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Under Kansas law, two primary factors determine the punishment
a convicted felon should be given: the severity level of the crime and the
defendant's criminal history.
In general, the potential punishment an offender faces can be
determined by reference to
The left side of each grid reflects the crime severity level, with severity
level 1 being the most severe and severity level 10 (or severity level 4 on the
drug offense grid) being the least severe. The tops of the grids show criminal
history categories. Convictions of person felonies are considered the most
serious for criminal history purposes. Robbery and rape are examples of person
felonies. Nonperson felonies rank next in seriousness level. Forgery and theft
are examples of nonperson felonies. Misdemeanor convictions are considered the
There are some felony crimes which are not included on the
grids, such as treason, first-degree murder and capital murder. These are called
"off-grid" crimes and the punishments for those crimes are determined by other
laws. There are also a few offenses called "non-grid" crimes which are punished
by incarceration in the county jail rather that in prison. Felony DUI is an
example of a "non-grid" crime. (Misdemeanor offenses also are punished by jail
sentences and by fines.)
At the intersection of each severity level and each criminal
history category is a grid box which contains three numbers. The center number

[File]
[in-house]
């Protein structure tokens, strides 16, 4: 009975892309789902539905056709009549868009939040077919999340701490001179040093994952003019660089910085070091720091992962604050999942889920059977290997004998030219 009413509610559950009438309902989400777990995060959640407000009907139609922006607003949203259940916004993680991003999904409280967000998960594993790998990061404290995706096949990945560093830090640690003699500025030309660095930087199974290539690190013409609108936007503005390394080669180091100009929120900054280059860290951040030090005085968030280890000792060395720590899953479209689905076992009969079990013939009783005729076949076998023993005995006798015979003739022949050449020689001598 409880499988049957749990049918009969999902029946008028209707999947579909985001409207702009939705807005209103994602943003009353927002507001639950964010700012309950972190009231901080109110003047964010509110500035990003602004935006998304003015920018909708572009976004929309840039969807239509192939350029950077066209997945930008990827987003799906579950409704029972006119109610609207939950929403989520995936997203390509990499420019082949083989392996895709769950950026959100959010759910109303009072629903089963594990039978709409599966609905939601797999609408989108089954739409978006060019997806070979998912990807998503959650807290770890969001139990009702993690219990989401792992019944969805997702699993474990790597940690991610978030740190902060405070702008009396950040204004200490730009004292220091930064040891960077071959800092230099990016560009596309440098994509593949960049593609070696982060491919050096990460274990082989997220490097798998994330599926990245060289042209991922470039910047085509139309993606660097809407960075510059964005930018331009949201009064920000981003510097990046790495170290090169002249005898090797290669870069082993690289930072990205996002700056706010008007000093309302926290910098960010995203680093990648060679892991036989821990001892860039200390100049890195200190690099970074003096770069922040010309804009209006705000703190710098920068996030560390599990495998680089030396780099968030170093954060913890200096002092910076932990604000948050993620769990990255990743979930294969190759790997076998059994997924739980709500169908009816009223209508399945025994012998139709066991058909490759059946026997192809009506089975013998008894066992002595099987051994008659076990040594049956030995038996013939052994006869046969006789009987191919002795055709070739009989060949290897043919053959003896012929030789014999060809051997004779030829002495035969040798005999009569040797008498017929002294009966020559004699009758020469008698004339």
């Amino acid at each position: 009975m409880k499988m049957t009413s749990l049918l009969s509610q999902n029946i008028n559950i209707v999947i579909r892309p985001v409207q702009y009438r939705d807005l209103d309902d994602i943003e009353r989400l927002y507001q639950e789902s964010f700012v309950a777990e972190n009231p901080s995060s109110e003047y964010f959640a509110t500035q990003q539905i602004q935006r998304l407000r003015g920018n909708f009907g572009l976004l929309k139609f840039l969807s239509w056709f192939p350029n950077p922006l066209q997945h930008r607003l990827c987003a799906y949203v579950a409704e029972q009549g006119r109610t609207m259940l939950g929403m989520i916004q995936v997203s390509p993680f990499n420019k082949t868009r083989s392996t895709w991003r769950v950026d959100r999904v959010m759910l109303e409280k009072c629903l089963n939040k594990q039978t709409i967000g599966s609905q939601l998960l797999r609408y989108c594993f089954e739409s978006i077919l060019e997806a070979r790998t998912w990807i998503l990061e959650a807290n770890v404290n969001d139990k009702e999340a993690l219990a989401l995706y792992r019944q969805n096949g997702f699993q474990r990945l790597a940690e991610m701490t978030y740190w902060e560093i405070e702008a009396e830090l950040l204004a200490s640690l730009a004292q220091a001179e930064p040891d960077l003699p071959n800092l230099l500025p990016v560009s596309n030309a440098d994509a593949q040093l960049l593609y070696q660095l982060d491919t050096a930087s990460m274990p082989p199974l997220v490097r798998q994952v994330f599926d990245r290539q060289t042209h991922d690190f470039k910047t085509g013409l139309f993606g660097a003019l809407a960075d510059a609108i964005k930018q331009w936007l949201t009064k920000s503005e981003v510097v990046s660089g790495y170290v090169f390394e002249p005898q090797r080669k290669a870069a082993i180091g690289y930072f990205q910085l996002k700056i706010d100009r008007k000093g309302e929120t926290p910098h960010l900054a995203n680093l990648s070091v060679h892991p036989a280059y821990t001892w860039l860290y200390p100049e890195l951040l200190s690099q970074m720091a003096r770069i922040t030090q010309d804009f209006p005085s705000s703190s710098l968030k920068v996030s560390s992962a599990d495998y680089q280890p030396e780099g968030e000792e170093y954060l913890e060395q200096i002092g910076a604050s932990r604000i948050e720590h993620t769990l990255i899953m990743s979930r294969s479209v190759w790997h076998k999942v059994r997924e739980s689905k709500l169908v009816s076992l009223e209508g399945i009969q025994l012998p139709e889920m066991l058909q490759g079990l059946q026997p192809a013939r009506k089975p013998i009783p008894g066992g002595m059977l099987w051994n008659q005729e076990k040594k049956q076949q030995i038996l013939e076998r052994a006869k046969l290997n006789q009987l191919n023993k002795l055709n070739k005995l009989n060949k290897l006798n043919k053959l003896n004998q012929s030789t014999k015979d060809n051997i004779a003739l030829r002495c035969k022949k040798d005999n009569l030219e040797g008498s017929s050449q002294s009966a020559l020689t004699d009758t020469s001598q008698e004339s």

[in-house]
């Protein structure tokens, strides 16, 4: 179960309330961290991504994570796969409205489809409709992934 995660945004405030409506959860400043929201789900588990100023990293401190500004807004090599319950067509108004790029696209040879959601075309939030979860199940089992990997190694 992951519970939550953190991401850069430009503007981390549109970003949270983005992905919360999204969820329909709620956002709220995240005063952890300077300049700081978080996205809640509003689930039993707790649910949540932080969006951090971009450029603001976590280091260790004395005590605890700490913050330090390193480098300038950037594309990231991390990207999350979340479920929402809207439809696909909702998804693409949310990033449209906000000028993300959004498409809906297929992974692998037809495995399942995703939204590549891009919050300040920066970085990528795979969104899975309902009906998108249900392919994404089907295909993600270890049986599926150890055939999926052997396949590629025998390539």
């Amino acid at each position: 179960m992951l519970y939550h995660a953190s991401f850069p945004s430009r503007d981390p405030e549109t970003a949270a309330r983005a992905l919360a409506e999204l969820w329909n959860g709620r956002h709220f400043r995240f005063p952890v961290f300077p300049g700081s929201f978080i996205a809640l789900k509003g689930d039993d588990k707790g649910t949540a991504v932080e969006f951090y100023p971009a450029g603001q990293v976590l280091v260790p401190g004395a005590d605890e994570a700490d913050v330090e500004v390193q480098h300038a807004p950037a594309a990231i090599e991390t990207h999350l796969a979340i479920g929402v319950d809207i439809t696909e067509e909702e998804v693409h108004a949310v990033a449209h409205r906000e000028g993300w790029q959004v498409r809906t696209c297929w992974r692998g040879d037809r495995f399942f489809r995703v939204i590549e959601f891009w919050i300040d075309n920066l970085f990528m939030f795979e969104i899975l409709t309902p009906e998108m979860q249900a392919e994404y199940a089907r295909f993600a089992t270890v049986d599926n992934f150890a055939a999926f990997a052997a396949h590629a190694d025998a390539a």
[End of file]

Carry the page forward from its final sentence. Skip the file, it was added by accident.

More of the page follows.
represents the presumptive number of months an offender should be sentenced to
prison. The other two numbers reflect a number of months the offender can be
sentenced to serve without the judge engaging in what is called "departure"
sentencing. Individuals whose crimes and criminal histories fall into the yellow
non-drug or the orange drug boxes are to be sentenced to a term in prison but
are presumed to be allowed to serve a non-prison sanction instead, such as being
placed on probation or being assigned to a community corrections program.
Individuals whose crimes and criminal histories place them in the blue drug
boxes are presumed to be incarcerated for one of the three alternative sentences
in the grid box. Persons whose crimes and criminal histories place them in the
purple boxes are presumed to be incarcerated but can be given a non-prison
sanction without it being considered a departure sentence.
Anticipatory crimes such as conspiracy, solicitation or
attempt to commit a crime are dealt with a little differently. Anticipatory drug
offenses are punished by a sentence six (6) months less than the presumptive
sentence for the completed crime. Anticipatory nondrug crimes are rated at
severity levels less severe than the completed offense.
By law, judges must impose a sentence shown in the appropriate
grid box unless substantial and compelling reasons exist to depart from the
presumptive sentences. Departures can be durational (a longer or shorter
sentence) or dispositional (prison where probation is presumed or probation
where prison is presumed). There are limits on how far a judge can depart by
increasing a prison sentence but not on decreasing a sentence. Departure
sentences can be appealed to a higher court but sentences that fall within the
presumptive range cannot be appealed.
To the right of the grid boxes are two columns. The first
column shows the number of months an offender is presumed to serve a non-prison
sanction such as probation, depending on the crime severity level. The second
column shows the number of months an offender is to be placed on post-release
supervision after serving a prison sentence, also determined by crime severity
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